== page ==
Wednesday, May 23, 2007
The San Diego City Council has voted to accept a plan that would require substantial investment in the city's failing sewer system -- and end six years of environmental litigation. KPBS reporter Alan Ray has details.
The city council has voted 6-to-nothing approving a federal court consent decree -- committing the city to make significant sewer repairs and come into compliance with federal clean water standards. The end goal is to keep sewage out of local waterways.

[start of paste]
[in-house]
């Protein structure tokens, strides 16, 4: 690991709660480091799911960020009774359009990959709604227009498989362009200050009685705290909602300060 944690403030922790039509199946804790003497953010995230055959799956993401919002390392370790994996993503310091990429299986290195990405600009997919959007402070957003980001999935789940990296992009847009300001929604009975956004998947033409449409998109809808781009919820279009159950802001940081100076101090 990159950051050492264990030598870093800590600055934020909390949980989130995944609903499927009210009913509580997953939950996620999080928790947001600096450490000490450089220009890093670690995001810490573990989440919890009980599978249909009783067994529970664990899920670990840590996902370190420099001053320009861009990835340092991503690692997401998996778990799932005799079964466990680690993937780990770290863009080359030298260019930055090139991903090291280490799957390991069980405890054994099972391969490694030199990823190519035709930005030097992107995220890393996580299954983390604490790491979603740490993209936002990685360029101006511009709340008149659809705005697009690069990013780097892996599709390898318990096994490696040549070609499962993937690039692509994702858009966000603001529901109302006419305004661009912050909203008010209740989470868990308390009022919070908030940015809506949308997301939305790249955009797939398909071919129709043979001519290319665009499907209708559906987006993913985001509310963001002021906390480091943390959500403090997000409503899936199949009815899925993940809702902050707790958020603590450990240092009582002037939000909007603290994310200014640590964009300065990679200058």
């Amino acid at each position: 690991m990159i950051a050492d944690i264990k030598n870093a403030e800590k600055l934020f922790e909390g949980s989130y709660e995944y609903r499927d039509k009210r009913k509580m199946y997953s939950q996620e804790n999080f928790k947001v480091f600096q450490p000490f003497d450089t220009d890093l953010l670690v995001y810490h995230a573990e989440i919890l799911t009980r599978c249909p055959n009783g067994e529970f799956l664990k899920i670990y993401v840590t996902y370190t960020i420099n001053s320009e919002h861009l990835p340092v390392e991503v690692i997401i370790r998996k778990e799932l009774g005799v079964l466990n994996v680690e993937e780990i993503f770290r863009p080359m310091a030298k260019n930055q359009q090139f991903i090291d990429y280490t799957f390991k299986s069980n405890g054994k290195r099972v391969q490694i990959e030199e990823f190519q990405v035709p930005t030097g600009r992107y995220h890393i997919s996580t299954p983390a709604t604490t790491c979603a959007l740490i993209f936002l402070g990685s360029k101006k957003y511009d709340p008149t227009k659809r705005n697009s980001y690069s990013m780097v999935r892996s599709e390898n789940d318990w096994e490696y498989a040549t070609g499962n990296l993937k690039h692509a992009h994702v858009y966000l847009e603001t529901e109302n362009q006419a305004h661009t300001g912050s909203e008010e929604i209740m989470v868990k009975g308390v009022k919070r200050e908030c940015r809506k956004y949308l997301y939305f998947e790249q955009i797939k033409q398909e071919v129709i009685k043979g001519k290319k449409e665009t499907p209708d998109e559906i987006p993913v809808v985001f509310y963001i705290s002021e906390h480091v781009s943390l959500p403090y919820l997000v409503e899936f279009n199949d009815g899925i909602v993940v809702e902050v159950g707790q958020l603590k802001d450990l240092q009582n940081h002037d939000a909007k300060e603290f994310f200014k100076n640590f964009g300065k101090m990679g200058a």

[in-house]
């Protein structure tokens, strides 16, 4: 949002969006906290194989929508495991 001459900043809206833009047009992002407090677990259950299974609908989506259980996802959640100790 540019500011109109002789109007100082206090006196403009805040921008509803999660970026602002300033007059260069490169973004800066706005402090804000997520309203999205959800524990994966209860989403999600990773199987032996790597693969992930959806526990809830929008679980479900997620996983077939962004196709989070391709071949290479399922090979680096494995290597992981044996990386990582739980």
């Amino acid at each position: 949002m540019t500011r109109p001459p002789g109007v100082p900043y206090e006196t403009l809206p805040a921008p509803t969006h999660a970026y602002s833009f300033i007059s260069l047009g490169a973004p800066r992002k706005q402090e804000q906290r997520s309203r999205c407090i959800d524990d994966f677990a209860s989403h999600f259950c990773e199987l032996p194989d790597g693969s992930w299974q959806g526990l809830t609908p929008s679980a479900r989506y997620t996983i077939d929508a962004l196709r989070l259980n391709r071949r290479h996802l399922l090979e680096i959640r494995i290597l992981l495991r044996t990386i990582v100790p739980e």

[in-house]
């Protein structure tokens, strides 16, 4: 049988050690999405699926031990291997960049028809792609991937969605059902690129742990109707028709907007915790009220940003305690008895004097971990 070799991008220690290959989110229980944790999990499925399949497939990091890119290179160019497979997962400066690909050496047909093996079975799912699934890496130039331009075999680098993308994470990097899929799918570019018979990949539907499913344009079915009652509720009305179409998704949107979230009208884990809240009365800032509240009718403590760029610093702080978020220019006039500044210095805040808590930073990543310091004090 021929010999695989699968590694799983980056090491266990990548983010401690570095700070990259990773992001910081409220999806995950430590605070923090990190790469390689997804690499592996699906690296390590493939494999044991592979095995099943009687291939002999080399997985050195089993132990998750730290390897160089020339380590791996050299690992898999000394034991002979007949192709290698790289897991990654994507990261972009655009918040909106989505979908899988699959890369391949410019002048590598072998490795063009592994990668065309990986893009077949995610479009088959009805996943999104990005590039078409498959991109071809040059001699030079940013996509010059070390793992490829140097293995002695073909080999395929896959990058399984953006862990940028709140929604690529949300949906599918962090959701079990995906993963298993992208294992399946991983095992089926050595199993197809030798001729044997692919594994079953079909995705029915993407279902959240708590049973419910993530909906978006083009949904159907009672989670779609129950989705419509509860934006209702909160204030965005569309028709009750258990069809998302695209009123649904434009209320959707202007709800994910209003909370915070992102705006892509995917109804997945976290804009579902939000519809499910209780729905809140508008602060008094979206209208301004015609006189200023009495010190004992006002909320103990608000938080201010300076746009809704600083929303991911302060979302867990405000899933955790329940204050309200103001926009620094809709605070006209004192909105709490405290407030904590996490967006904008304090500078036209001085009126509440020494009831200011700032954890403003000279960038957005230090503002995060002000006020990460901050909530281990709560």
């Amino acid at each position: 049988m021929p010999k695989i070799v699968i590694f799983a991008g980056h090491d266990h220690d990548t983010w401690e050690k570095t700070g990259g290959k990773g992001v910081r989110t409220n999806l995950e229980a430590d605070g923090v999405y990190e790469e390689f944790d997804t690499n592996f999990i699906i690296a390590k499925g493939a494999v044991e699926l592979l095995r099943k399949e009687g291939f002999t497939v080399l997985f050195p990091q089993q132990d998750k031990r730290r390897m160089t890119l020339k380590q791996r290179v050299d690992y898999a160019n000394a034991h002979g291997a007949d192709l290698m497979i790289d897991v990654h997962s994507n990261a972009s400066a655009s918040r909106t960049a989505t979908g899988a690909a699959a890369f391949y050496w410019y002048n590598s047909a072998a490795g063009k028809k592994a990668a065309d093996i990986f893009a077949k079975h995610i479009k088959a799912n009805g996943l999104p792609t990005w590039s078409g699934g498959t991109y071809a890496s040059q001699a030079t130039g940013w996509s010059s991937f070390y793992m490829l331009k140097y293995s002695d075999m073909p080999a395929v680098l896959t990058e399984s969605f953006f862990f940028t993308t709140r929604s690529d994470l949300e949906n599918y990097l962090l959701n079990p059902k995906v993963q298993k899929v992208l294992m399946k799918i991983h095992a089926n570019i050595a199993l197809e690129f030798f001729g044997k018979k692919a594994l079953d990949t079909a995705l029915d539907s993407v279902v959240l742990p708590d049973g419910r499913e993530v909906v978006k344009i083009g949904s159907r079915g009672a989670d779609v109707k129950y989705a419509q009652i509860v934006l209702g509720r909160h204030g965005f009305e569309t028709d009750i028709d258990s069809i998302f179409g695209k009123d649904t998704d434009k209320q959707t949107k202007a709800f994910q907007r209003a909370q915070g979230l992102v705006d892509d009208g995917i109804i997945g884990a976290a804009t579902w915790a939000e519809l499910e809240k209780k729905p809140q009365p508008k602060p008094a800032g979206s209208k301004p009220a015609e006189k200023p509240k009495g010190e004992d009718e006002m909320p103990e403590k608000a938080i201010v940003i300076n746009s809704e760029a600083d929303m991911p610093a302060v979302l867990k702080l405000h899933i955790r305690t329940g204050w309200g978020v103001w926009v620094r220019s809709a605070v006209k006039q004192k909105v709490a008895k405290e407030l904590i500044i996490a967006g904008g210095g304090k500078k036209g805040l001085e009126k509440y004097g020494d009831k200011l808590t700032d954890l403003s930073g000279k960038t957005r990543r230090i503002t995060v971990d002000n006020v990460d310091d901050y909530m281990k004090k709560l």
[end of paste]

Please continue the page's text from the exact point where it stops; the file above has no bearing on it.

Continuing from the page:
Compliance with the order will settle lawsuits brought first by environmentalists, then joined by regulators.
The Union Tribune reports it contains some specific goals. The city will have to clean 1,500 miles of sewer lines and repair or replace 45 miles of pipe per year.
Between the cost of compliance with the court order and on-going operations, San Diego sewer system expenses are expected to increase by more than $150 million a year.
To meet the higher costs, the city is raising sewer rates for residential users and business owners every year through 2010.